‘HOGBETSOTSO’ is derived from the word ‘HOGBE’ or ‘HOHOGBE’ the day of exodus, the moment in time when the Ewes were in the walled city of Nortsie in Togo.
Historians have it that, the original home of all Ewes of which the Anlo people form part, is traced traditionally to Oyo in Western Nigeria from where they migrated to their present country in the seventeenth century. There is ample evidence to prove that the Ewes stayed in Nigeria. Cultural traits of the Yoruba people can be traced among the Ewes of Anlo which is clearly evidenced in musical forms i.e. the Ganu (Anago) dance, ancestral worship, the worship of deities and divination (Afã Kaka) an art perfected by the Ewes while in Nigeria. Afã is among the favourites of Anlo-Ewe divinities. Afã is popularly known as Kpoli (destiny) or “divinity of divination” and fulfils, among other things, the human desire to peep a little into the future through the art of divination. Other traditions among the Anlo people are TRONUAWO – priest-kings and TROXOVIWO – vestal virgin shrines as well as Yeve which is revered divinity. Popularly known as “Tohono” or “divinity of thunder,” Yeve often uses the forces of thunder and lightning in revealing concerns and anger.
Anlo-Ewe traditional state is presently among a political union of distinct traditional states known as the republic of Ghana. The political union was created by the British government during the period of the historic Western European partitioning of Africa. It was originally called the Gold Coast and was renamed Ghana when it achieved self-government on March 6, 1957. Anlo-Ewe land occupies the south eastern corner of the modern republic in an administrative region known as the Volta Region.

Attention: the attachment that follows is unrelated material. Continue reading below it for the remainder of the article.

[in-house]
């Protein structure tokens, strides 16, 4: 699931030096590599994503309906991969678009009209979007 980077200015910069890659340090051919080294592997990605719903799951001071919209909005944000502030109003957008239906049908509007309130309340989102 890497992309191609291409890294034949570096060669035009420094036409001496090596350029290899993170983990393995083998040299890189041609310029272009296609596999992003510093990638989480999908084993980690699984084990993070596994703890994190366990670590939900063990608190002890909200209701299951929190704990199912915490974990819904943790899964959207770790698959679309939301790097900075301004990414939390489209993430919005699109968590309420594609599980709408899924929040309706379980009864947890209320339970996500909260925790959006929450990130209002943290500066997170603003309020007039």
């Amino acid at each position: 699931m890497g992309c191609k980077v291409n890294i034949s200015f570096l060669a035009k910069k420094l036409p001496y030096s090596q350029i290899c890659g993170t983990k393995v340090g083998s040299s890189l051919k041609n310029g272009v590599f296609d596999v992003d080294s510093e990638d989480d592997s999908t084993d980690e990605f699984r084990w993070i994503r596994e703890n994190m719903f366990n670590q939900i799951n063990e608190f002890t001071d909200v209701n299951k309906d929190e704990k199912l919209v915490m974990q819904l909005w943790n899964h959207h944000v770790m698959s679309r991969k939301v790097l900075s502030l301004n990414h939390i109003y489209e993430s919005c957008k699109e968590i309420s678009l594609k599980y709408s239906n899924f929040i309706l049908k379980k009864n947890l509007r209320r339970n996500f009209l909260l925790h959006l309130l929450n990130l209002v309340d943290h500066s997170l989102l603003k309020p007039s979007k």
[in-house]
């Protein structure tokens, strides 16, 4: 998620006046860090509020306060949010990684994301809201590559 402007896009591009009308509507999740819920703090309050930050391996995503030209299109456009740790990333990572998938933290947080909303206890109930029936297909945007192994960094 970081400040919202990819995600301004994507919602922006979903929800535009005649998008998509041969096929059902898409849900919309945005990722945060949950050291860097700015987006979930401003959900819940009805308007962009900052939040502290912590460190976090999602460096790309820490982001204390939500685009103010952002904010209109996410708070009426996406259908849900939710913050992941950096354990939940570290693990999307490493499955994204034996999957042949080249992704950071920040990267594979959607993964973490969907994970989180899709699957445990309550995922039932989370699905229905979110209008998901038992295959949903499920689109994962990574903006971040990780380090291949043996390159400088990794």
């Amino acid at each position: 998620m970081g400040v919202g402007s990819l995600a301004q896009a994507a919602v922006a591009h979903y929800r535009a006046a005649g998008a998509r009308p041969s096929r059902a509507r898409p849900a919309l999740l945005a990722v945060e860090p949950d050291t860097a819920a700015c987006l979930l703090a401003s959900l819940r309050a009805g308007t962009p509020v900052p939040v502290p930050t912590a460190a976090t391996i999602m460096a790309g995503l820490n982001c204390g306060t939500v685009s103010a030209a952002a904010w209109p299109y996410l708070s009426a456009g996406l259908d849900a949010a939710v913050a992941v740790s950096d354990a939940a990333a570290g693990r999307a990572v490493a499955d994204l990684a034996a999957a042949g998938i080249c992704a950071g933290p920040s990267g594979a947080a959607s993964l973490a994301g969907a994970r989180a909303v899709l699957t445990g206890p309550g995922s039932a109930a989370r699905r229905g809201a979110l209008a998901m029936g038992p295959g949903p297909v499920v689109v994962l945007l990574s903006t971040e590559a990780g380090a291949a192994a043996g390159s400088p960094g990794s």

According to oral history, the Anlo people settled at their present home around the later part of the 15th century (1474) after a dramatic escape from Notsie, an ancestral federated region currently within the borders of the modern state of Togo. The escape and subsequent resettlement are commemorated in an annual festival known as Hogbetsotso Za.
The people while in Notsie under the wicked king devised a way to escape from the town. They were led by a brave warrior known as the “Red Hunter”. The town was enclosed with a mud wall mixed with broken bottles, a wall which measured 24 feet tall and 18 feet wide, wide enough to allow for patrols with horses. Some historians have agreed that the walls were to prevent slave raiders from attacking the residents in the royal city. Others believe it was prison that they were serving under the king. So the Anlo women were secretly advised to pour water on particular side of the wall anytime they had to dispose off any water.
This made the spot soft, and the people were able to break the wall and escaped overnight.
To avoid being caught, they “walked backwards” so as to confuse their pursuers and even the legend has it that “The Red Hunter” turned himself into a rat and walk over all their footprints to make them look old.
When they got to their present home, they created the festival Hogbetstso (Festival of Exodus) to mark this event.
The Festival is then celebrated by the people of Anlo in the Volta Region of Ghana. The celebration starts in the month of November at Anloga, which is the traditional and ritual capital of the Anlo state. There the Festival unfolds Ewe history and brings to play the memories of legendary exodus and heroic acts of men of boldness and their mystical powers that liberated the them from the rule of tyrant King of Kings; Torgbui Agorkorli of Nortsie in Togo.
The event brings together all the chiefs and elders of Anlo-land at a colourful durbar to mark the annual event in the Volta Region. Drumming and dancing becomes the number tourist attraction here because the dance is not for the feeble but rather the warriors and the courageous.
Click this link to watch a preview of the festival. https://www.youtube.com/watch?v=dtVDxqYa_Ko